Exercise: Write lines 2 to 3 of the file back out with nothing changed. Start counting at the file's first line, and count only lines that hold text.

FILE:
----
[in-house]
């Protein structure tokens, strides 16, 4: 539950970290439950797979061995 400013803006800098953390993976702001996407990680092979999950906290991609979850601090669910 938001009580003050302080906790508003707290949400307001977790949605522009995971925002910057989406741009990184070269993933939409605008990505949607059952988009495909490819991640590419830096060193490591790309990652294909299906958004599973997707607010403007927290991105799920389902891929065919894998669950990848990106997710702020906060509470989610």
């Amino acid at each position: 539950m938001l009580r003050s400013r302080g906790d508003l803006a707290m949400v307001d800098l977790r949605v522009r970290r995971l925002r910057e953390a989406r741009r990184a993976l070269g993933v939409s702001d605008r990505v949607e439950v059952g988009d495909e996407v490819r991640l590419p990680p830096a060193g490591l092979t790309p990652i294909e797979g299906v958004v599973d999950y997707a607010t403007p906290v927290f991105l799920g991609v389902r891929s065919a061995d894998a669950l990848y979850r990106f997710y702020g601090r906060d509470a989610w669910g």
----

């Protein structure tokens, strides 16, 4: 539950970290439950797979061995 400013803006800098953390993976702001996407990680092979999950906290991609979850601090669910 938001009580003050302080906790508003707290949400307001977790949605522009995971925002910057989406741009990184070269993933939409605008990505949607059952988009495909490819991640590419830096060193490591790309990652294909299906958004599973997707607010403007927290991105799920389902891929065919894998669950990848990106997710702020906060509470989610």
């Amino acid at each position: 539950m938001l009580r003050s400013r302080g906790d508003l803006a707290m949400v307001d800098l977790r949605v522009r970290r995971l925002r910057e953390a989406r741009r990184a993976l070269g993933v939409s702001d605008r990505v949607e439950v059952g988009d495909e996407v490819r991640l590419p990680p830096a060193g490591l092979t790309p990652i294909e797979g299906v958004v599973d999950y997707a607010t403007p906290v927290f991105l799920g991609v389902r891929s065919a061995d894998a669950l990848y979850r990106f997710y702020g601090r906060d509470a989610w669910g």